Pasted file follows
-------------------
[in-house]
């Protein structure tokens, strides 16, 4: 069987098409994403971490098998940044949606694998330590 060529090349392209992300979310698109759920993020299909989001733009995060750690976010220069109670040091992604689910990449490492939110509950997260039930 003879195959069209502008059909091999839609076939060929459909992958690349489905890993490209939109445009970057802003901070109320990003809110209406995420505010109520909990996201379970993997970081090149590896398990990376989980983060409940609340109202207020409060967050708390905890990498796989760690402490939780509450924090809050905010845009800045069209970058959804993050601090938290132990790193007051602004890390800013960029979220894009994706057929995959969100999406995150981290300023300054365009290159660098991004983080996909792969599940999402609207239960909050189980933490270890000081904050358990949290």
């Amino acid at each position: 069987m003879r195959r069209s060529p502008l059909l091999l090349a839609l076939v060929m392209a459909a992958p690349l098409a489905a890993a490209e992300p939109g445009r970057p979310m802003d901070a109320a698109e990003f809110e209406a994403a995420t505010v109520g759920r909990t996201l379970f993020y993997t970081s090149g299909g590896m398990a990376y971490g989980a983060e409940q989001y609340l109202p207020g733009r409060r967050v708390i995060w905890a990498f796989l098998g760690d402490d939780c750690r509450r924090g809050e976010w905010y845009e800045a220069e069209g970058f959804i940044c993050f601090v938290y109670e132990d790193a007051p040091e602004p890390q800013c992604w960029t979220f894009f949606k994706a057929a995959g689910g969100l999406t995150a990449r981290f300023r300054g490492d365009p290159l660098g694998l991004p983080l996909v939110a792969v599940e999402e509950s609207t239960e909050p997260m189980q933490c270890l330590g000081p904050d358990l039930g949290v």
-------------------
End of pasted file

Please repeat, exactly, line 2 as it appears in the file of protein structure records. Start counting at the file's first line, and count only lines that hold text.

């Protein structure tokens, strides 16, 4: 069987098409994403971490098998940044949606694998330590 060529090349392209992300979310698109759920993020299909989001733009995060750690976010220069109670040091992604689910990449490492939110509950997260039930 003879195959069209502008059909091999839609076939060929459909992958690349489905890993490209939109445009970057802003901070109320990003809110209406995420505010109520909990996201379970993997970081090149590896398990990376989980983060409940609340109202207020409060967050708390905890990498796989760690402490939780509450924090809050905010845009800045069209970058959804993050601090938290132990790193007051602004890390800013960029979220894009994706057929995959969100999406995150981290300023300054365009290159660098991004983080996909792969599940999402609207239960909050189980933490270890000081904050358990949290």